• Arrays - Arrays are conceptually a fixed-length list of items of a certain type. Arrays are typically safe and easy to use in high-level languages, and there are often libraries of specialised containers for more advanced purposes. In C, arrays are given a fixed size, but there are no checks made on accesses to the array. Furthermore, there is a kind of interchangeability of pointers and arrays that is idiomatic in C but lends itself to abuse. The problems can be surmounted with macros, defensive programming or external checking (e.g. with valgrind).
  • Iteration - Many high-level languages have powerful iterators that step over a data structure to perform some action element by element. For arrays in C, you have two choices for your loop (apart from the style choice of choosing while or for): you can choose to advance a pointer across the array, or you can choose to advance an index over the array.
  • Type-safety - In many languages, there is a level of type-safety. This ensures that an identifier in a program is guaranteed to relate to a meaningful value of a given type. C is not strong on applying domain-level meanings to data; it operates very much in terms of numbers and pointers. It keeps no run-time type information and allows arbitrary type conversions, particularly from pointers to untyped pointers (void *) and back again.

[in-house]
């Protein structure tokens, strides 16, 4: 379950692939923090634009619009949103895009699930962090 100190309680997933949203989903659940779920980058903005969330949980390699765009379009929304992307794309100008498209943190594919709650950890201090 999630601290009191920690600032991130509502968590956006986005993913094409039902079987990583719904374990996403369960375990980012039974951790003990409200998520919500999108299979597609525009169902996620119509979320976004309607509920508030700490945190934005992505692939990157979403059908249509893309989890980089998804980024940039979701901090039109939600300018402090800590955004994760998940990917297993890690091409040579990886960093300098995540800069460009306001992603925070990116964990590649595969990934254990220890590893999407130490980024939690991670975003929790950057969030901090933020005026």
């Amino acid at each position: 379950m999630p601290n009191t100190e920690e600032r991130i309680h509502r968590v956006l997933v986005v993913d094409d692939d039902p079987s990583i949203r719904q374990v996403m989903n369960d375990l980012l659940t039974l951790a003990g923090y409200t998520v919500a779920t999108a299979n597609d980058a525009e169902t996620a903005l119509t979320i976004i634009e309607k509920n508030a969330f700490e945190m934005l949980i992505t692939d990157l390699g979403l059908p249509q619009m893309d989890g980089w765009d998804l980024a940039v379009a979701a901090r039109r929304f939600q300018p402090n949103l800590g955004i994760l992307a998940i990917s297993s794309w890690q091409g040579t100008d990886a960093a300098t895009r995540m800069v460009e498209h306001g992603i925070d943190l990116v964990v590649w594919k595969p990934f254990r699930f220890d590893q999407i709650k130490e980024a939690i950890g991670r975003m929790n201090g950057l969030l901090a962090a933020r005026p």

• Strings - In C, a string is just a pointer to a piece of memory, which contains a character. The string begins at the memory location pointed to, and increments through the memory space, ending when a zero byte is reached. This has some particular consequences - firstly, comparison of pointers to characters will just show whether they point to the same string, not necessarily whether they point to strings that contain the same characters. Secondly, any operation on a string needs to preserve the end-of-string zero marker to ensure that the result can be interpreted as a string. Finally, it is not possible for a string to contain a zero (NUL) byte. Some of these problems are mitigated through the use of standard library routines; it is also possible to create a structure that stores a string length alongside the string contents. Newcomers to C may also find it difficult to think about characters and strings as entirely different types.
  • Standard library - Modern programming languages come with rich and varied libraries to handle containers, databases, GUIs and a whole lot more. In contrast, the C standard library is pretty thin, and is focused on low-level resources like memory, files, strings and so on. However, to compensate for this slight omission, pretty much any utility library is available for use in a C program.